“People who know flower language will be able to interpret each one’s message and that’s great, but I made it so that even if you don’t you can feel something because of the shot’s layout or the flower’s color. I’m happy to let that audience have their own interpretation.”
–A Silent Voice director Naoko Yamada on the usage of flowers in her film
This is the third and final post on Naoko Yamada’s use of flower language in her anime adaptation of A Silent Voice. It will focus on the movie’s specific usage of cherry blossom, or sakura, trees. A look at the use of daisies and cyclamen, and other miscellaneous flowers like azaleas, marigolds, and anemones have been covered in previous posts.
Due to their place in Japanese culture, cherry blossoms are ubiquitous in anime, from mere background trappings to Akari Shinohara’s title drop in Makoto Shinkai’s 5 Centimeters per Second: “The speed at which the sakura blossom petals fall, five centimeters per second.”
The quintessential visual shortcut for the Japanese mono no aware, cherry blossoms are of a rare, transient beauty that embody a sensitivity, pathos, or slight melancholy at the impermanence of all things. Brought into the cultural lexicon by literary scholar Motoori Norinaga’s study of The Tale of Genji, mono no aware has been traced back to Heian period literature — of which, The Tale of Genji is the most well-known and popular offering to this day.
On average, it takes a mere week for a cherry blossom tree to bloom before its petals inexorably fall to the ground. During this short timeframe, people flock to cherry blossom trees for food, drink, and an appreciation for humanity’s inability to solidly grasp the ephemeral beauty found in all things. After all, it’s the fleeting nature that gives meaning, not the object or creature in question.
Hanami, or this aforementioned custom of enjoying the fleeting beauty of cherry — and sometimes plum — blossoms also plays a large role in A Silent Voice.
Shoko Nishimiya and Shoya Ishida don’t purposefully set up a cherry-blossom viewing picnic together, but they do quite literally break bread together, feeding the koi in a nearby river from a bridge. This bridge is first framed by cherry blossoms during the time that the two first reconcile — after their initial reintroduction that Shoya forces before his suicide attempt.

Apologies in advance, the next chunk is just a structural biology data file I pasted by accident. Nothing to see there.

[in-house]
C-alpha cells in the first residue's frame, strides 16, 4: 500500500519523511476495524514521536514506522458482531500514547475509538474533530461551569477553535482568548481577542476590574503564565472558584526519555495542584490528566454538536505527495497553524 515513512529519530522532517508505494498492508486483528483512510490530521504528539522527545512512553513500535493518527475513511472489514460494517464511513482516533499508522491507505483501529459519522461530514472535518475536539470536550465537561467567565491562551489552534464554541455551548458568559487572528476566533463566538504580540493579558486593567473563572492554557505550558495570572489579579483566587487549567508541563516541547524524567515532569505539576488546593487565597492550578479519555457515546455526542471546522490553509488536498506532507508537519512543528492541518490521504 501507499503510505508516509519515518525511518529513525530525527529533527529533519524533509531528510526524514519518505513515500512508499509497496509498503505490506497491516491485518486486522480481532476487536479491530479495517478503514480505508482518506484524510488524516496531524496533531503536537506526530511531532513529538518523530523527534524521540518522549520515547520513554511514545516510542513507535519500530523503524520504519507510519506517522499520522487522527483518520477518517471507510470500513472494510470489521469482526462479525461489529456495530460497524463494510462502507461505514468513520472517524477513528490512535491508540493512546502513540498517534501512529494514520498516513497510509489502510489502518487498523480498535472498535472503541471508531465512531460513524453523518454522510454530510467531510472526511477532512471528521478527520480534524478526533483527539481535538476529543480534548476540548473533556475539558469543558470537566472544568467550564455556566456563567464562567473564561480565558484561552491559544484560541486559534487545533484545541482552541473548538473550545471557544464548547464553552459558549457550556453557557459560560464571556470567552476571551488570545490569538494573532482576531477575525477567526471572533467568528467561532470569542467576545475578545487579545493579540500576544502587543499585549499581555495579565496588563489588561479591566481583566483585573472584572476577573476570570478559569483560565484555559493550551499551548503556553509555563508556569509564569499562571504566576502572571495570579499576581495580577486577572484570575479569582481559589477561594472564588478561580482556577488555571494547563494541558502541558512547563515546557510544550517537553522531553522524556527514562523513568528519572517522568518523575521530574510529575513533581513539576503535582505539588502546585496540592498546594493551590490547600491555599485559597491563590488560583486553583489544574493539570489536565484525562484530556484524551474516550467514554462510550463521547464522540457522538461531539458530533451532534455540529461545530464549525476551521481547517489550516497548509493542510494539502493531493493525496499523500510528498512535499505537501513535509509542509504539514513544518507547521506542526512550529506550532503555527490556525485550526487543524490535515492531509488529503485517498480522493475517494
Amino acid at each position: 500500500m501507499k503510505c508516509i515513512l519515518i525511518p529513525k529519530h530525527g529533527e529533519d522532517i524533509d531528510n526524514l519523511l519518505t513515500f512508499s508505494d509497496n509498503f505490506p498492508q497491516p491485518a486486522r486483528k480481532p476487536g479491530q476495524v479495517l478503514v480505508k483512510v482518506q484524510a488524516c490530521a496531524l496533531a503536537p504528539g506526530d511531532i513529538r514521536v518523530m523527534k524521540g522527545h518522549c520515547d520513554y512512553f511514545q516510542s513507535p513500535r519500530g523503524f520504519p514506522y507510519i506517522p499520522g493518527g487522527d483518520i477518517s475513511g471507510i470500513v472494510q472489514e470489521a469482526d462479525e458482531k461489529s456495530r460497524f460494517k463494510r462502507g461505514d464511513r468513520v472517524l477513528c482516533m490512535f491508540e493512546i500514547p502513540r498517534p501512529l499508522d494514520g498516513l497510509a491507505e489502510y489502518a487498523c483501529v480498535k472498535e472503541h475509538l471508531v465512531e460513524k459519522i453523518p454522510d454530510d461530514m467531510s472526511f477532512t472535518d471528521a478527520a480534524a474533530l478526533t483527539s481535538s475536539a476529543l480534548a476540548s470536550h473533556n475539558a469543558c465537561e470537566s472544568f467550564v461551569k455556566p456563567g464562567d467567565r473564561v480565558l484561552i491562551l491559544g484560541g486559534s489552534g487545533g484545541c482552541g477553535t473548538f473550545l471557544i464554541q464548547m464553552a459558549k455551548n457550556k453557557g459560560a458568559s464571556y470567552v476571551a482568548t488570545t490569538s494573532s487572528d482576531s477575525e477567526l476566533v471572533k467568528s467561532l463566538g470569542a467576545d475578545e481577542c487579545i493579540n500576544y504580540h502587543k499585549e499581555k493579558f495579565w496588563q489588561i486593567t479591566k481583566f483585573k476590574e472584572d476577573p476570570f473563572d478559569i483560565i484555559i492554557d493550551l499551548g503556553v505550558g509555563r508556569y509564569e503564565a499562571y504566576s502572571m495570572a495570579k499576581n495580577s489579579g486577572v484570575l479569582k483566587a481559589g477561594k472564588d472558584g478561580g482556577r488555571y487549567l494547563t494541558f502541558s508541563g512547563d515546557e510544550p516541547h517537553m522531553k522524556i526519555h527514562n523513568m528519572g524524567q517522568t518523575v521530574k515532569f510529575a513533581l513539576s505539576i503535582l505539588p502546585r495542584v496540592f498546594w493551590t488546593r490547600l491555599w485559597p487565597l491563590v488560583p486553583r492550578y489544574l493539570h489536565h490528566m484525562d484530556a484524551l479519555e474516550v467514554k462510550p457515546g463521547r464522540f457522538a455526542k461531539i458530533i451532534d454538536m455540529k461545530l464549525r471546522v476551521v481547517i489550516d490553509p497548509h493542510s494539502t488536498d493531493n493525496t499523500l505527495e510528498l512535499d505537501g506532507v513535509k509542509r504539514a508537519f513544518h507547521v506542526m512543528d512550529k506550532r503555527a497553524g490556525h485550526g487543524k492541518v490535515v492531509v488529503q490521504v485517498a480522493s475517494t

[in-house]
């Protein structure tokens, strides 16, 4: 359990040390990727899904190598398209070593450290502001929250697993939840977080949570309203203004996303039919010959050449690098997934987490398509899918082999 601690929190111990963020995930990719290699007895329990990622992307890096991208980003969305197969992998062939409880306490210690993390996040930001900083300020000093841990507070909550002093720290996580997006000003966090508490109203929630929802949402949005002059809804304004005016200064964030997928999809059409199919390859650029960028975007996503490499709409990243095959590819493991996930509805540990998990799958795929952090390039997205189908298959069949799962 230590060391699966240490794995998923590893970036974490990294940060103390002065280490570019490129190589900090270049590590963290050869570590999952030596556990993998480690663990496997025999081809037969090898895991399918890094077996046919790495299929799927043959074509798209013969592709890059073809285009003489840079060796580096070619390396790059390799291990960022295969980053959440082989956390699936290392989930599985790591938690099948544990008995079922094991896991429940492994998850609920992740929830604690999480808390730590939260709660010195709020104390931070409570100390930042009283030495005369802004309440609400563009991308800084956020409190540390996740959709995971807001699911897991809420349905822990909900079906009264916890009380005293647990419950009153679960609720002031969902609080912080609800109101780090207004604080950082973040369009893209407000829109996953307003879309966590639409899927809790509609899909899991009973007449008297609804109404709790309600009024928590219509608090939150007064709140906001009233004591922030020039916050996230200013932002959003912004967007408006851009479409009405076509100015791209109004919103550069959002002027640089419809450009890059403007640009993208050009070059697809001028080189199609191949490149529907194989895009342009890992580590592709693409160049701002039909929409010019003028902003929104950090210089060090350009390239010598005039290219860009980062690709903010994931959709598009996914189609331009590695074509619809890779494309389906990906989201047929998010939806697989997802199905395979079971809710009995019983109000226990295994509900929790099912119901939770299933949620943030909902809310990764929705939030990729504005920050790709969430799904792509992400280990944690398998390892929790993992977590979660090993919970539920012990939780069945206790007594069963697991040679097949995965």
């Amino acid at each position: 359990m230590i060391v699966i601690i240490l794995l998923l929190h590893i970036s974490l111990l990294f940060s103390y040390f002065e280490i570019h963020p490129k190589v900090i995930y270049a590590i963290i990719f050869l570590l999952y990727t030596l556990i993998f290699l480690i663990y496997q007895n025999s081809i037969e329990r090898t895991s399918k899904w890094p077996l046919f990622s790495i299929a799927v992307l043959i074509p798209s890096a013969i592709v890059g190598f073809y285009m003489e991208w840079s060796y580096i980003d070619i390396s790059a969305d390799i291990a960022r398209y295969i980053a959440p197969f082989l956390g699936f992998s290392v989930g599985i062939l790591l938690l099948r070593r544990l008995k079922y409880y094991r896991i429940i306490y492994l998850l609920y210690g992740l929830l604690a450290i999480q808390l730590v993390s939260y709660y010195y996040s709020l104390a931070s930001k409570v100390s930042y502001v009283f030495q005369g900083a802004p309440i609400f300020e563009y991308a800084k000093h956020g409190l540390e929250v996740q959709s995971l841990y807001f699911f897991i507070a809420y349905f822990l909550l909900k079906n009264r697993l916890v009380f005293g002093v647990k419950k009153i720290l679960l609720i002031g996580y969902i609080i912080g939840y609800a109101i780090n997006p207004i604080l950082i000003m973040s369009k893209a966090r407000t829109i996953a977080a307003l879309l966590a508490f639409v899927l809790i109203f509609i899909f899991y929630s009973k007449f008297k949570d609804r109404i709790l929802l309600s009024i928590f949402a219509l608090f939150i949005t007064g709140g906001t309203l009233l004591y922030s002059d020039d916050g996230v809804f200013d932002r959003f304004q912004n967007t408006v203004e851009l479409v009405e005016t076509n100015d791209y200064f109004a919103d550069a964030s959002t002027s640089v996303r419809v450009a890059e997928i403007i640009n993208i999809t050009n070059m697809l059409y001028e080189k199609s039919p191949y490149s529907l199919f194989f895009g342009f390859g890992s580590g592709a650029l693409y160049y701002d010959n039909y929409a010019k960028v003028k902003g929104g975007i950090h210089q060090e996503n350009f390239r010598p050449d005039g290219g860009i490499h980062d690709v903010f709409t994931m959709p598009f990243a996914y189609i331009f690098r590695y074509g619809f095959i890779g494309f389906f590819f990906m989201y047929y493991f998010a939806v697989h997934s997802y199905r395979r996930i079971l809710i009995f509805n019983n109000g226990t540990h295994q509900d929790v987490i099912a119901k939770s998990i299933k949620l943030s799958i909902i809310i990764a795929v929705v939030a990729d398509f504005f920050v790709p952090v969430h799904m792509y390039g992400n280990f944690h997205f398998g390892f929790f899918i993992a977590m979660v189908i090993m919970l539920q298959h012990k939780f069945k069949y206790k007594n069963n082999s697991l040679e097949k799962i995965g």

While the shaky nature of their relationship is rooted in past mistakes rather than the more easily-understood passing nature of cherry blossoms blooming, falling to the ground, and dying, Shoko and Shoya’s relationship is ultimately made all the stronger due to the adversity that both characters had to face.
Although it seems heartless to say that, in order to have a stronger relationship they needed to break through their inability to communicate — and the after effects of Shoya’s abysmal bullying behavior — but A Silent Voice makes it abundantly clear that their struggle was necessary. There’s no “good” or “bad” person in the film, just a group of flawed people all failing to relate and understand each other, regardless of whether they were born with the advantage of hearing or not. Relationships, like most everything else, are transient as well.
Cherry blossoms or flowering trees often frame Shoko and Shoya, but also play a large role in Shoya’s other relationships, most specifically his friendship with Tomohiro Nagatsuka.
Nagatsuka takes the spotlight next to Shoya under the cherry blossoms while Shoya eats lunch and muses over how, or if, he should approach Shoko again. At this point in time, Nagatsuka is not recognizable as a potential friend — or even as a person — to Shoya. Since he bullied Shoko back in elementary school, Shoya has purposefully shut people out, denoted by the large blue “X” marks over his classmates’ faces.
Petals continue to fall when Shoya comes to the aid of Nagatsuka later on. Shoya approaches a school bully who is trying to steal Nagatsuka’s bicycle and offers his own in exchange. This interaction is viewed primarily at a distance as cherry blossom petals fall at their feet.
The blossoms give each of these encounters a feeling of chance and impermanence. What if Shoya hadn’t come to Nagatsuka’s aid? What is the difference in Shoya’s life following this interaction and how could it have turned out differently?
People try to put us d-down (Talkin’ ’bout my generation)
Just because we g-g-get around (Talkin’ ’bout my generation)
Things they do look awful c-c-cold (Talkin’ ’bout my generation)
I hope I die before I get old (Talkin’ ’bout my generation)
–My Generation, The Who
One of the more interesting choices insisted upon by director Naoko Yamada was the use of The Who’s My Generation. In her words, “I started wondering what Shoya was like at that point: a kid who feels invincible but also deals with perhaps unfounded frustration. This song appeared in my mind with a bang.”
Cherry blossoms frame Shoya here as well. The lead-in to the My Generation flashback segment shows Shoya walking across the bridge to visit Shoko one last time before following through on his plan to kill himself. He doesn’t enact this plan, but that short scene of him walking across the bridge with Shoko’s notebook is yet another nod to the volatility and adversity present in their relationship.
While the song cheerily plays during the flashback, the audience is introduced to Shoya and his two close elementary school friends, Kazuki Shimada and Keisuke Hirose, as well as classmates Naoka Ueno and Miki Kawai. All of these relationships, particularly his ones with Shimada and Hirose, are fleeting, their beauty forever entrenched in his youth, before he met and came to know Shoko.